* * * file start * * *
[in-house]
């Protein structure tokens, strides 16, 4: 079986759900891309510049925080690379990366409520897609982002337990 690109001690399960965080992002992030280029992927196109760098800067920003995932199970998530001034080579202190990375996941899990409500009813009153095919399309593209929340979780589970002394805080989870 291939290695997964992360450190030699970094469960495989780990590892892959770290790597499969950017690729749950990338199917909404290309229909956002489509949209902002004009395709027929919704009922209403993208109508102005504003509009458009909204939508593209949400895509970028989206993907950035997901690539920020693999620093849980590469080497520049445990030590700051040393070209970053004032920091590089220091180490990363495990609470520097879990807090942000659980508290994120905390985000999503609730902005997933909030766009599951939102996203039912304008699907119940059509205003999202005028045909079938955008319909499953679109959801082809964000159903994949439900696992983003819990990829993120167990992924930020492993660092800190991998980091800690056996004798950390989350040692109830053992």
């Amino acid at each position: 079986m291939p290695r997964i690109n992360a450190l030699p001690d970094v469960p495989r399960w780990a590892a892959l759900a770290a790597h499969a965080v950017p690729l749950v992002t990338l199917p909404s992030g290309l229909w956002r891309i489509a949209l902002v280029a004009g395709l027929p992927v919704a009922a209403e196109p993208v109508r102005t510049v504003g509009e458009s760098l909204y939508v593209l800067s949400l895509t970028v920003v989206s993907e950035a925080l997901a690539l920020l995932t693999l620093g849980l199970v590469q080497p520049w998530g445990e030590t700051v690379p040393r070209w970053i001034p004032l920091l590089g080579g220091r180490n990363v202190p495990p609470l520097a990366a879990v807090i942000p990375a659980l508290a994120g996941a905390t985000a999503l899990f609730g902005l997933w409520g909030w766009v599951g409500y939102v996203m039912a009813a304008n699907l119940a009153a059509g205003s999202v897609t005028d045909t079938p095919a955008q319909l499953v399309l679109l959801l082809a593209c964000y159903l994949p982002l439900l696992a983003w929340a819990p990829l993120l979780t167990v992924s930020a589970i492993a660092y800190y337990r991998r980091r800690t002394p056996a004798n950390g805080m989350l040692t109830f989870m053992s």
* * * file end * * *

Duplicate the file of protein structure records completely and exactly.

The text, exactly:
[in-house]
């Protein structure tokens, strides 16, 4: 079986759900891309510049925080690379990366409520897609982002337990 690109001690399960965080992002992030280029992927196109760098800067920003995932199970998530001034080579202190990375996941899990409500009813009153095919399309593209929340979780589970002394805080989870 291939290695997964992360450190030699970094469960495989780990590892892959770290790597499969950017690729749950990338199917909404290309229909956002489509949209902002004009395709027929919704009922209403993208109508102005504003509009458009909204939508593209949400895509970028989206993907950035997901690539920020693999620093849980590469080497520049445990030590700051040393070209970053004032920091590089220091180490990363495990609470520097879990807090942000659980508290994120905390985000999503609730902005997933909030766009599951939102996203039912304008699907119940059509205003999202005028045909079938955008319909499953679109959801082809964000159903994949439900696992983003819990990829993120167990992924930020492993660092800190991998980091800690056996004798950390989350040692109830053992």
């Amino acid at each position: 079986m291939p290695r997964i690109n992360a450190l030699p001690d970094v469960p495989r399960w780990a590892a892959l759900a770290a790597h499969a965080v950017p690729l749950v992002t990338l199917p909404s992030g290309l229909w956002r891309i489509a949209l902002v280029a004009g395709l027929p992927v919704a009922a209403e196109p993208v109508r102005t510049v504003g509009e458009s760098l909204y939508v593209l800067s949400l895509t970028v920003v989206s993907e950035a925080l997901a690539l920020l995932t693999l620093g849980l199970v590469q080497p520049w998530g445990e030590t700051v690379p040393r070209w970053i001034p004032l920091l590089g080579g220091r180490n990363v202190p495990p609470l520097a990366a879990v807090i942000p990375a659980l508290a994120g996941a905390t985000a999503l899990f609730g902005l997933w409520g909030w766009v599951g409500y939102v996203m039912a009813a304008n699907l119940a009153a059509g205003s999202v897609t005028d045909t079938p095919a955008q319909l499953v399309l679109l959801l082809a593209c964000y159903l994949p982002l439900l696992a983003w929340a819990p990829l993120l979780t167990v992924s930020a589970i492993a660092y800190y337990r991998r980091r800690t002394p056996a004798n950390g805080m989350l040692t109830f989870m053992s």